When looking for new threats for smart devices, an Avira honeypot found an even less secure password than "admin" or "12345".
"The most commonly used credentials are empty, which means that the attackers enter only an empty user name and a blank password. This is even more common than with administrators, "said Avira threat analyst Hamidreza Ebtehaj in a blog post.
In this case, the credentials are a two-part username / password combination that hackers enter into the company's smart device honeypot during an attack. Blank or blank credential attacks accounted for 25.6 percent of all login credentials and far surpassed other username and password combinations.
The blank credentials even outperformed other standard IoT credentials such as admin / QWestModem and admin / airlive (24%), as well as the collection of common standard credentials (23.4%) such as admin / admin, support / support, and "admin / admin". root / root ".
Avira's research also revealed that the main credential pairs are "root / xc3511" and "default / S2fGqNFs" because they belong to two web-connected webcams available under different names.
Security for smart devices
Avira's Honeypot mimics the features and behavior of connected devices such as routers and intelligent IoT devices to include hackers. Because Honeypot is visible and seemingly vulnerable online, it uses the Telnet, Secure Shell, and Android Debug Bridge protocols, which are most commonly used for smart devices.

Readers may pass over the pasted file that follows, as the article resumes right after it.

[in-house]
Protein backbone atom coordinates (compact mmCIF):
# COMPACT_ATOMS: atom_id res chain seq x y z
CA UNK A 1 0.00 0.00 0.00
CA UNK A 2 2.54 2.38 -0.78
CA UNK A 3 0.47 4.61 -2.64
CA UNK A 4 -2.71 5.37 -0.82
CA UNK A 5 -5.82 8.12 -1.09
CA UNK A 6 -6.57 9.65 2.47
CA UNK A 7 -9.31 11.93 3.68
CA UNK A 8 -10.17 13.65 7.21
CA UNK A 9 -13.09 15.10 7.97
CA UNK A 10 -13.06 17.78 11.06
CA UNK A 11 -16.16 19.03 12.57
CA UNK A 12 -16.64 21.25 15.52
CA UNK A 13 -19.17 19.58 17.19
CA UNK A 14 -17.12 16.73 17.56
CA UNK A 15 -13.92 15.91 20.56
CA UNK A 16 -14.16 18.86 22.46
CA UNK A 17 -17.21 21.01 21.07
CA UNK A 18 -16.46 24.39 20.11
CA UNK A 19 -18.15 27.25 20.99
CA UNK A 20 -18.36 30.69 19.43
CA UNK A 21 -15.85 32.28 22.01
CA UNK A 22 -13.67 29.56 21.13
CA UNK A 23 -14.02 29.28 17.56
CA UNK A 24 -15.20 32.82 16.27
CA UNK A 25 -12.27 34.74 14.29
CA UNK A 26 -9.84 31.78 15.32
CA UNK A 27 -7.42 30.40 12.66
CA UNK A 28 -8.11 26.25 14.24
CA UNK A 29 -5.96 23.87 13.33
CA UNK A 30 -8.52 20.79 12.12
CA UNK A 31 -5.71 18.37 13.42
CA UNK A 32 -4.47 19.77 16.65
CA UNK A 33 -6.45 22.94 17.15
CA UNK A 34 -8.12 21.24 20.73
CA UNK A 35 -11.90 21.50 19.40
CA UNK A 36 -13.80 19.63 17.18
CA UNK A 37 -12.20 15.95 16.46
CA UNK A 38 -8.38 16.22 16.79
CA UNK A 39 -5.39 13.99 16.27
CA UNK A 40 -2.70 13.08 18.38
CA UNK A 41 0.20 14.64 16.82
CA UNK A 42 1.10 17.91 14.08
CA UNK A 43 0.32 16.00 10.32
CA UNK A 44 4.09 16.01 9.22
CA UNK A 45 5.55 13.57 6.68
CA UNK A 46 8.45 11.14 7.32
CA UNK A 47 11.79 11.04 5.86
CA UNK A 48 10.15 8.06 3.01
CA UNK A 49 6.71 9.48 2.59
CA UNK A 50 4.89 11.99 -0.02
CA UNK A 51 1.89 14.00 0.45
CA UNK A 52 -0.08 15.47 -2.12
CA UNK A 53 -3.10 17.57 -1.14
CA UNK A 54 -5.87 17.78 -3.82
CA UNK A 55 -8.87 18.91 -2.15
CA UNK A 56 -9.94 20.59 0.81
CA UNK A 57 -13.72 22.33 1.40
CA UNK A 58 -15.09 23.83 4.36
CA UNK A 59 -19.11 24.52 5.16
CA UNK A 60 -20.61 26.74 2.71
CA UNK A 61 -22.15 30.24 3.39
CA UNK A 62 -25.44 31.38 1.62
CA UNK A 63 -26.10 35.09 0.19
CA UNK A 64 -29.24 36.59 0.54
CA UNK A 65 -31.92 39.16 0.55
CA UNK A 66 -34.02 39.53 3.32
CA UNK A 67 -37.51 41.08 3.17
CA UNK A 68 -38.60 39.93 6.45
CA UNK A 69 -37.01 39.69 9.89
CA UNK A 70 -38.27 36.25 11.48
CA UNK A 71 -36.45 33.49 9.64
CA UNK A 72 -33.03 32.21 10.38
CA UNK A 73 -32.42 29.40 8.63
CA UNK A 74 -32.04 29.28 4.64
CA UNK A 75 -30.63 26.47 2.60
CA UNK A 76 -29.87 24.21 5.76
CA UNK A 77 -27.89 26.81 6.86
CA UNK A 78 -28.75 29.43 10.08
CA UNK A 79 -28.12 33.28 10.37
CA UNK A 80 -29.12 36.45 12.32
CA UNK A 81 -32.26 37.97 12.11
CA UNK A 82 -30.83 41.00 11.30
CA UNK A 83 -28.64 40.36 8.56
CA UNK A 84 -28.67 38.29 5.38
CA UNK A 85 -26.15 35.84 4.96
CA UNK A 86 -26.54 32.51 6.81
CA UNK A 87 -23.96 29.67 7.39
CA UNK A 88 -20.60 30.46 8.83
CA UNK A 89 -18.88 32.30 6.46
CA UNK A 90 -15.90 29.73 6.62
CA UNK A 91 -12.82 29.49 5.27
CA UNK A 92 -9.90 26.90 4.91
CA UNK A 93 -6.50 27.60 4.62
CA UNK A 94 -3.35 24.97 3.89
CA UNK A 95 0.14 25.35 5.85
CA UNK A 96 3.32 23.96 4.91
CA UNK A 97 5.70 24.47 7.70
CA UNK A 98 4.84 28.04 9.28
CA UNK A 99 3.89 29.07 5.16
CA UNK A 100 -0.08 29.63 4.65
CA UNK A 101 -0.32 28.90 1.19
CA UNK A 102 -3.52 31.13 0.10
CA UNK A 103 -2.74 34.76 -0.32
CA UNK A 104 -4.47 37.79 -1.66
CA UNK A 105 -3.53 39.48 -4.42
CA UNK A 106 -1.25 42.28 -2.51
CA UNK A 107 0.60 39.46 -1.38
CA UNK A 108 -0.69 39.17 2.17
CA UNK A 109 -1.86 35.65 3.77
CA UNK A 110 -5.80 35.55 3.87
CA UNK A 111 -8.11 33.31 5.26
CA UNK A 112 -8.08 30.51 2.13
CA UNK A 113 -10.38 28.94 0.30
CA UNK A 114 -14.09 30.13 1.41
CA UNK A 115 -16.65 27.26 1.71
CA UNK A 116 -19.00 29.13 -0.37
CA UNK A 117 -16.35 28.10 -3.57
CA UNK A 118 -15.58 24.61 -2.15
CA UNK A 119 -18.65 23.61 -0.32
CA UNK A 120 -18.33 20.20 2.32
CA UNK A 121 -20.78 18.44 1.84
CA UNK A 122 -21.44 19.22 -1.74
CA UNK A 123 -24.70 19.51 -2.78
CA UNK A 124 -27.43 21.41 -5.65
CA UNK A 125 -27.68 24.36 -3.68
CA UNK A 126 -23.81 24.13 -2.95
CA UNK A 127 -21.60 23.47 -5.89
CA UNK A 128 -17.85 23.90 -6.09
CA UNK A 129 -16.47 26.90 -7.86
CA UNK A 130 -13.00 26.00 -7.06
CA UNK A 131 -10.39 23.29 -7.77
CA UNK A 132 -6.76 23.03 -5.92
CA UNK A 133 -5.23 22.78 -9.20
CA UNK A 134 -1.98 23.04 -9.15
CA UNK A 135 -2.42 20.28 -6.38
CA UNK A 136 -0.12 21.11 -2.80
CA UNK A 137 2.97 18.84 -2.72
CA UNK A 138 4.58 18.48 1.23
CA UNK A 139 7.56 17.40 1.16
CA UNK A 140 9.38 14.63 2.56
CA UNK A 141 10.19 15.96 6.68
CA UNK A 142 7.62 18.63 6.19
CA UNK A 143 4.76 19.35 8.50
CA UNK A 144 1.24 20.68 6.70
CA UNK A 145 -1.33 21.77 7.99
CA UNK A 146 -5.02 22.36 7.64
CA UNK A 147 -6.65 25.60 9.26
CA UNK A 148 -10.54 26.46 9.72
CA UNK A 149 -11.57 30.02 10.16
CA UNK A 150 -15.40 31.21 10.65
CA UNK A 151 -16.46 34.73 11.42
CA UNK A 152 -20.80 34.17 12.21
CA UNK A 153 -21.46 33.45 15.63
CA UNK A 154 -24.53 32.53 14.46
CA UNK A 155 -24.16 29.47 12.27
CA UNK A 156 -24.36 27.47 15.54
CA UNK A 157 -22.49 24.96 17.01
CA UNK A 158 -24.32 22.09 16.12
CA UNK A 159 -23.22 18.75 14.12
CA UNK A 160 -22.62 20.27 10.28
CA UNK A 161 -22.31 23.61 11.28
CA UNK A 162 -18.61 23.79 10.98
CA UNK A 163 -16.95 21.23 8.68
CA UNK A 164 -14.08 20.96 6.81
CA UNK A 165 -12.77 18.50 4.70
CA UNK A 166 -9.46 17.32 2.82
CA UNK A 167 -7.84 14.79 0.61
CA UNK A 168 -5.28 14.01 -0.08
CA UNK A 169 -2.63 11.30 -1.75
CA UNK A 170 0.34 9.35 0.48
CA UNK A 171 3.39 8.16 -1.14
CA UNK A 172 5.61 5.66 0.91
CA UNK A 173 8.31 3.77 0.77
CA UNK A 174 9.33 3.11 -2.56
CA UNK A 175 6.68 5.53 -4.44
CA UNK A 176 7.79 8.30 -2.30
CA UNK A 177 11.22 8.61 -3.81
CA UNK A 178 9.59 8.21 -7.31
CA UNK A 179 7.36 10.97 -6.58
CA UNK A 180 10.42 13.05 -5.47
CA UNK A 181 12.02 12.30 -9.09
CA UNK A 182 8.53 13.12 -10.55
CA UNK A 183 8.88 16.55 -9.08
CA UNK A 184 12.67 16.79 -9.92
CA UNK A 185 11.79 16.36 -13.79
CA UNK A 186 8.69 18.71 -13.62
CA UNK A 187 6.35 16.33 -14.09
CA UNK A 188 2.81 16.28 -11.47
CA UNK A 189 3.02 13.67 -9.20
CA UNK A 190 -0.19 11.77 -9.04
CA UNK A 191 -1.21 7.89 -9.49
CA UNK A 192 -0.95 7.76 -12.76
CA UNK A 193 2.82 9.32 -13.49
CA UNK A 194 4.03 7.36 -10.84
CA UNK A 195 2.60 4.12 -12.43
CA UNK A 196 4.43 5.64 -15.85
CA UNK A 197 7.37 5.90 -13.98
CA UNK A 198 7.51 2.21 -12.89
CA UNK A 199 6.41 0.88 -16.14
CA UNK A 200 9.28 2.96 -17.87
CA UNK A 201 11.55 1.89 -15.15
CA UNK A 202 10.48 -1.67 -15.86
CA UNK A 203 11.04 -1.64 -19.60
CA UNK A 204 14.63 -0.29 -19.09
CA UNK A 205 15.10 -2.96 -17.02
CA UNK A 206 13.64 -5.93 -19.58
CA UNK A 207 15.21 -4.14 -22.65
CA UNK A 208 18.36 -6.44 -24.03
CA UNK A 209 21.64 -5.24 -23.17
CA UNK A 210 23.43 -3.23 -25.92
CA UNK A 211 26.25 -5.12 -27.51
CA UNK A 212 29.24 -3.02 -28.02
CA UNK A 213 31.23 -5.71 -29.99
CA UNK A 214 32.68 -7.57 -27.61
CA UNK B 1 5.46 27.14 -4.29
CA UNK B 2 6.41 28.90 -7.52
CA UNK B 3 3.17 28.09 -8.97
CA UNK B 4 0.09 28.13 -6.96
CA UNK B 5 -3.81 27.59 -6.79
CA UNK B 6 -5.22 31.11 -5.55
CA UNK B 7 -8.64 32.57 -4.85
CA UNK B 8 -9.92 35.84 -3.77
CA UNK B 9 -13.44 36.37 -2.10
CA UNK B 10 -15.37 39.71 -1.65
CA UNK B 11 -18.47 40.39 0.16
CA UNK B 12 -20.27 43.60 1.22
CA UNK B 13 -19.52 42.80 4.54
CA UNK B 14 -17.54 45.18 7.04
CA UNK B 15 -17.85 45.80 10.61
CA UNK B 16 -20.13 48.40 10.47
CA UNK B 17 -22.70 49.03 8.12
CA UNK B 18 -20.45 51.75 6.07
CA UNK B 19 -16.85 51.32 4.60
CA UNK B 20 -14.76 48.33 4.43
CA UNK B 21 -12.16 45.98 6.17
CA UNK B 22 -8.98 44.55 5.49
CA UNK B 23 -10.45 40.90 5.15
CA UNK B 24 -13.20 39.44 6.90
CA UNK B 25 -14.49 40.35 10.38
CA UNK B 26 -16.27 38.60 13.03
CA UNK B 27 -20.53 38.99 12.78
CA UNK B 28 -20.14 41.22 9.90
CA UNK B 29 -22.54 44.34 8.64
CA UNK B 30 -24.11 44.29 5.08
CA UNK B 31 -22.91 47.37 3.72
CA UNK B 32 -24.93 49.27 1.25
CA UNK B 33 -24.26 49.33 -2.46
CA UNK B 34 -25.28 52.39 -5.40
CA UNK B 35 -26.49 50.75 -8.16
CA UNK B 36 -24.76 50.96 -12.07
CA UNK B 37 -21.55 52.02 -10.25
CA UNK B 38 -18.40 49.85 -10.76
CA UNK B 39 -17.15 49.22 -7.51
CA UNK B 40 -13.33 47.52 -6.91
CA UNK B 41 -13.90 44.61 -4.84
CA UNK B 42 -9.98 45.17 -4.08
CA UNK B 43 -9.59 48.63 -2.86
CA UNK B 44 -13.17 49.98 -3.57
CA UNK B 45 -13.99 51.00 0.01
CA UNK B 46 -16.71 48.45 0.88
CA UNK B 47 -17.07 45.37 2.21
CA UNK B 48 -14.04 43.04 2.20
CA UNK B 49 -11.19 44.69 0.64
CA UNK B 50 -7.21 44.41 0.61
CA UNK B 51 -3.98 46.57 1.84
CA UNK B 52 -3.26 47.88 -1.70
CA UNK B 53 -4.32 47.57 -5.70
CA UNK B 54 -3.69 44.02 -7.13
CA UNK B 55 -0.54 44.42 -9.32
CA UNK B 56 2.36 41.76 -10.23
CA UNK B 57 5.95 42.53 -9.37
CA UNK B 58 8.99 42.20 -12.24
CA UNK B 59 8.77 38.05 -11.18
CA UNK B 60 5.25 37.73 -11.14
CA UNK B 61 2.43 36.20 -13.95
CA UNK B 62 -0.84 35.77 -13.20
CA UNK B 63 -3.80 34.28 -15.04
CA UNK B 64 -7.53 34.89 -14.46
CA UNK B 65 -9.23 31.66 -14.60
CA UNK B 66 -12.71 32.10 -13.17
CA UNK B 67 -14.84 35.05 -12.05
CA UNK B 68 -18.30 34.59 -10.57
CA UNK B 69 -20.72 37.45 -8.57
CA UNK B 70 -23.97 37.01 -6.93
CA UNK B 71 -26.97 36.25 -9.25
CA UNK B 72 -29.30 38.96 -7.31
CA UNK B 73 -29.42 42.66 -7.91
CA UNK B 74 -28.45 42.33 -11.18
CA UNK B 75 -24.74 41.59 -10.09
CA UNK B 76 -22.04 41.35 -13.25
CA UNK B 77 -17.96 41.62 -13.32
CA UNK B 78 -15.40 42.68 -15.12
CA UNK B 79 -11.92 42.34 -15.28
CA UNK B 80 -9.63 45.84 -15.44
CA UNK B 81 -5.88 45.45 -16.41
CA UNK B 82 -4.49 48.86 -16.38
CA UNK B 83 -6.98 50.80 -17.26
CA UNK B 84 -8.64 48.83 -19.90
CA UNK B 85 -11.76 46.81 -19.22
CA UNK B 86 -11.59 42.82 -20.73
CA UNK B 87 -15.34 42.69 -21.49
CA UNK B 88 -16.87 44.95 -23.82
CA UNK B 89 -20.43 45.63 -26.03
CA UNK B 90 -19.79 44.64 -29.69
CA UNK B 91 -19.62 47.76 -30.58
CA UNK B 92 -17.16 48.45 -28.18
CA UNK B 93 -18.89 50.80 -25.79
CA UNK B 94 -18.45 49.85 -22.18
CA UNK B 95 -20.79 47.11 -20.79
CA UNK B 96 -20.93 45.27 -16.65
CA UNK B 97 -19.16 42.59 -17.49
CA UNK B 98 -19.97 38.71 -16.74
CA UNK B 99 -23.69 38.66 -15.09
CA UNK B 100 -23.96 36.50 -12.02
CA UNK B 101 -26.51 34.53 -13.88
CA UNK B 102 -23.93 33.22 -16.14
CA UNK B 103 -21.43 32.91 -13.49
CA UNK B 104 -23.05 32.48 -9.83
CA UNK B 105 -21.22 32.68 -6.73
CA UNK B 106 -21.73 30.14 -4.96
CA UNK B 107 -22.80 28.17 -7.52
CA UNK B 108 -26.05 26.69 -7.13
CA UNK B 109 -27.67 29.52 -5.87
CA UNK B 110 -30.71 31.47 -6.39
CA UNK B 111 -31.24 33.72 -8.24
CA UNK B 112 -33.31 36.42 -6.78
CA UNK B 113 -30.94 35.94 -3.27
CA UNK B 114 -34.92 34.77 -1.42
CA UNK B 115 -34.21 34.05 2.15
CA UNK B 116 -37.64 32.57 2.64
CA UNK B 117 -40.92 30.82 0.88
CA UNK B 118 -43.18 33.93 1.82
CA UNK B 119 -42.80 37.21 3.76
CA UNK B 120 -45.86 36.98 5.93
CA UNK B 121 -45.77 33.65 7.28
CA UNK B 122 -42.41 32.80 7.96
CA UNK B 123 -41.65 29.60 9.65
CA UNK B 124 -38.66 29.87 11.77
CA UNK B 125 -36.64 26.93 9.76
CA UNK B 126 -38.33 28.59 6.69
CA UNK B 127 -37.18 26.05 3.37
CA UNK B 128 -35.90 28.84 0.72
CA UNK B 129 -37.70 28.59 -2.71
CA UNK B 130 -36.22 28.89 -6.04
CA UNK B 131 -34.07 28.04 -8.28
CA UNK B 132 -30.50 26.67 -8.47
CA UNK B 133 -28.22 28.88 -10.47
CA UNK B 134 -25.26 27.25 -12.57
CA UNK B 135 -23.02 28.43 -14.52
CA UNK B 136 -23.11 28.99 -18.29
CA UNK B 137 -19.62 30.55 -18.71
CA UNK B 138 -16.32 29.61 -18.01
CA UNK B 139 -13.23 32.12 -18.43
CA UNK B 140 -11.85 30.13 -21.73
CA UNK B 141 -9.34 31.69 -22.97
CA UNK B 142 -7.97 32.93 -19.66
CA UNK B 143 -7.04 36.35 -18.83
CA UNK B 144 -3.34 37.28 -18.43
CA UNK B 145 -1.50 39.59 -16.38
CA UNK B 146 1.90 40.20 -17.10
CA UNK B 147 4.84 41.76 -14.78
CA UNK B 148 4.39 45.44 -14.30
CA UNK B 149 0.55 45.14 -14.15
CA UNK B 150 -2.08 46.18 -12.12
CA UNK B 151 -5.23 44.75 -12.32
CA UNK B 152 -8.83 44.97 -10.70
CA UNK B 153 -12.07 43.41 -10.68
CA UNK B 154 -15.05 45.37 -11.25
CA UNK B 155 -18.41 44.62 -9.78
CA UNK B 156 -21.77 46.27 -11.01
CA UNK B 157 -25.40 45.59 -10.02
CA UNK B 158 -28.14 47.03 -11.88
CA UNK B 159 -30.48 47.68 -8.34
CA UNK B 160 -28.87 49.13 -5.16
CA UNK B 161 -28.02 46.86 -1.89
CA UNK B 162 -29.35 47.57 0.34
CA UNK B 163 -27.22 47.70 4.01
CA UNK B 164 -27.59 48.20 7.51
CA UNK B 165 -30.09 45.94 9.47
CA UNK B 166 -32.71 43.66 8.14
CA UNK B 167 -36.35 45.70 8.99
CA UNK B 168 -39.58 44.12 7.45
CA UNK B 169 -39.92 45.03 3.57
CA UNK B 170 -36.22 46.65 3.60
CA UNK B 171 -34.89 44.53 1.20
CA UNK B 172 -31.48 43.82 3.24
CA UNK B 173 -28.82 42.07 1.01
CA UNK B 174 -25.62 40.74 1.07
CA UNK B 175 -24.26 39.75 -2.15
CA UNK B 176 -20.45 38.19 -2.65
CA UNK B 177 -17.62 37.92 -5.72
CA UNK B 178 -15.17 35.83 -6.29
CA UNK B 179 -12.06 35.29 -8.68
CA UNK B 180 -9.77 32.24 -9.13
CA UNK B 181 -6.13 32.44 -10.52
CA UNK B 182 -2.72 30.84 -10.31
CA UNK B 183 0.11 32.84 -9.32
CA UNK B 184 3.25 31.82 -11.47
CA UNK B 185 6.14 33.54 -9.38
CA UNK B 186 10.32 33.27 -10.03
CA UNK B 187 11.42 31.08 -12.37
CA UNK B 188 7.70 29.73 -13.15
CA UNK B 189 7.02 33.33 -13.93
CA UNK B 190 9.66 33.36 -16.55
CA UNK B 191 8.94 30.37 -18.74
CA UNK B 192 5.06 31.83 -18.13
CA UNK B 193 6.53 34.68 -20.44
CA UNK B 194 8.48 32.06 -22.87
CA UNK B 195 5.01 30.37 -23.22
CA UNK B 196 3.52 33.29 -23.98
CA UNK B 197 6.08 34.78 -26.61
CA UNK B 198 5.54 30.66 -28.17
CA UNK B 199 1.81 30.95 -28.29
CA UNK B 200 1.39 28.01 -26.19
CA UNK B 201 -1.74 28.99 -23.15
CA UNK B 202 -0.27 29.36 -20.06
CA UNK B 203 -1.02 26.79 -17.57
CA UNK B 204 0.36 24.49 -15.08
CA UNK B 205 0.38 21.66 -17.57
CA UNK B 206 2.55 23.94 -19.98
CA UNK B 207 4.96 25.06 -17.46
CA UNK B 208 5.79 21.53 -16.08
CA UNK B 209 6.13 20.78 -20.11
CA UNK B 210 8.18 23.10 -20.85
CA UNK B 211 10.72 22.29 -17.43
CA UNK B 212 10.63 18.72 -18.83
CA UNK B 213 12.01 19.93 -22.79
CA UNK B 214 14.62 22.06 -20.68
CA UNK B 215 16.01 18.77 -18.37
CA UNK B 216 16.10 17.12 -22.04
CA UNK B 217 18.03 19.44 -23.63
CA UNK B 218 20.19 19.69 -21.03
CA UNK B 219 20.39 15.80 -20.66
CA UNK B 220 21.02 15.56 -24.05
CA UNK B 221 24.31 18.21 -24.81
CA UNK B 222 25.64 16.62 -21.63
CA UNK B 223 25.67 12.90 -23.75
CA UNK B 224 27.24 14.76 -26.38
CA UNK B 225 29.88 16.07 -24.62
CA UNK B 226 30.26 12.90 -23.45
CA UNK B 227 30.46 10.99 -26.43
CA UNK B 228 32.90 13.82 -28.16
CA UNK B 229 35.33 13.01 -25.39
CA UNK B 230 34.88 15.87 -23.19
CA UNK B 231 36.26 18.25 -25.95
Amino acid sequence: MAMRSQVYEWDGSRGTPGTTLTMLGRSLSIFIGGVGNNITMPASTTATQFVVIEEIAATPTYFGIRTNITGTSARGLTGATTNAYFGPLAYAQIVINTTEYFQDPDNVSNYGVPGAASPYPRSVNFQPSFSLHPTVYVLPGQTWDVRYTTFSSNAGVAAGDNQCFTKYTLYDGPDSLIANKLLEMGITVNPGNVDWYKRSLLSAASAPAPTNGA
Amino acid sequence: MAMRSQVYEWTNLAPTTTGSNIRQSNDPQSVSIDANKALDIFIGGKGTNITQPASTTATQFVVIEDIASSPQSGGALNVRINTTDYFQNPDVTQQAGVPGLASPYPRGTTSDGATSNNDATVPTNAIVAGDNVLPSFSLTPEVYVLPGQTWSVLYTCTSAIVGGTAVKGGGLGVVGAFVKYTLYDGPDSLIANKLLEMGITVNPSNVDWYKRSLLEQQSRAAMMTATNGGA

Smart device attacks consist of two largely automated phases. In the first phase, a destination is selected and this is done by IP / port scanning. The second phase is when the hackers are working to infect the identified device, and here the honey pot from Avira plays a crucial role. In addition to recording the credentials used by hackers during the attack, the honeypot also collects data on infection vectors, malicious scripts, and malware.
While smart devices are often criticized for their insecurity and the fact that many users are not changing their default passwords, Hamidreza states that much of the blame lies with device manufacturers and developers:
"Frequently used users do not know these protocols and do not even know that hackers can access their devices. We can not expect users to log in to a terminal and change the configuration of the logs they have not even heard of. "
To avoid falling victim to an attack on smart devices, Avira recommends searching online for potential security vulnerabilities, checking for firmware updates, fixing known security vulnerabilities or issues, and scanning your network for possible open ports before purchasing a device Invite hackers.
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